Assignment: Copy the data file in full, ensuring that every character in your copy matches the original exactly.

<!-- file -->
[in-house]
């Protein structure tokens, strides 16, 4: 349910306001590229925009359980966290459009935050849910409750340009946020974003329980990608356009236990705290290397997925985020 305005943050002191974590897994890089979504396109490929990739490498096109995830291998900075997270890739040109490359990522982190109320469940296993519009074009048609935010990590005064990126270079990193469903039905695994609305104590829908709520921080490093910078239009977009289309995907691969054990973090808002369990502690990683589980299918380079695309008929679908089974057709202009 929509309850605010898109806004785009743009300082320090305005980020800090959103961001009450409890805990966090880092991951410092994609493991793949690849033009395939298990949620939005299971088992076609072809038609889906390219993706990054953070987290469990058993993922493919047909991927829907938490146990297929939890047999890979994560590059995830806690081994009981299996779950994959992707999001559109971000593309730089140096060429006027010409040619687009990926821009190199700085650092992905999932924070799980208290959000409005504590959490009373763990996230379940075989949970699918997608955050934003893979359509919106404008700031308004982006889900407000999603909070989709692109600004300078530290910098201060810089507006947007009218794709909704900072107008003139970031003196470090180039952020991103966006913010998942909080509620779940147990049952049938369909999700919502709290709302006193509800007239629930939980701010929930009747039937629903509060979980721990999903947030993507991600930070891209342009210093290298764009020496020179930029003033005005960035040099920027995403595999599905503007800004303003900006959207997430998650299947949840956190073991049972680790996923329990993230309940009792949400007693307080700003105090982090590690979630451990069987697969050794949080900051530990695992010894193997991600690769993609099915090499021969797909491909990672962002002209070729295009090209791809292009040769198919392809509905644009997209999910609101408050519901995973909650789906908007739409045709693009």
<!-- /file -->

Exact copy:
[in-house]
């Protein structure tokens, strides 16, 4: 349910306001590229925009359980966290459009935050849910409750340009946020974003329980990608356009236990705290290397997925985020 305005943050002191974590897994890089979504396109490929990739490498096109995830291998900075997270890739040109490359990522982190109320469940296993519009074009048609935010990590005064990126270079990193469903039905695994609305104590829908709520921080490093910078239009977009289309995907691969054990973090808002369990502690990683589980299918380079695309008929679908089974057709202009 929509309850605010898109806004785009743009300082320090305005980020800090959103961001009450409890805990966090880092991951410092994609493991793949690849033009395939298990949620939005299971088992076609072809038609889906390219993706990054953070987290469990058993993922493919047909991927829907938490146990297929939890047999890979994560590059995830806690081994009981299996779950994959992707999001559109971000593309730089140096060429006027010409040619687009990926821009190199700085650092992905999932924070799980208290959000409005504590959490009373763990996230379940075989949970699918997608955050934003893979359509919106404008700031308004982006889900407000999603909070989709692109600004300078530290910098201060810089507006947007009218794709909704900072107008003139970031003196470090180039952020991103966006913010998942909080509620779940147990049952049938369909999700919502709290709302006193509800007239629930939980701010929930009747039937629903509060979980721990999903947030993507991600930070891209342009210093290298764009020496020179930029003033005005960035040099920027995403595999599905503007800004303003900006959207997430998650299947949840956190073991049972680790996923329990993230309940009792949400007693307080700003105090982090590690979630451990069987697969050794949080900051530990695992010894193997991600690769993609099915090499021969797909491909990672962002002209070729295009090209791809292009040769198919392809509905644009997209999910609101408050519901995973909650789906908007739409045709693009």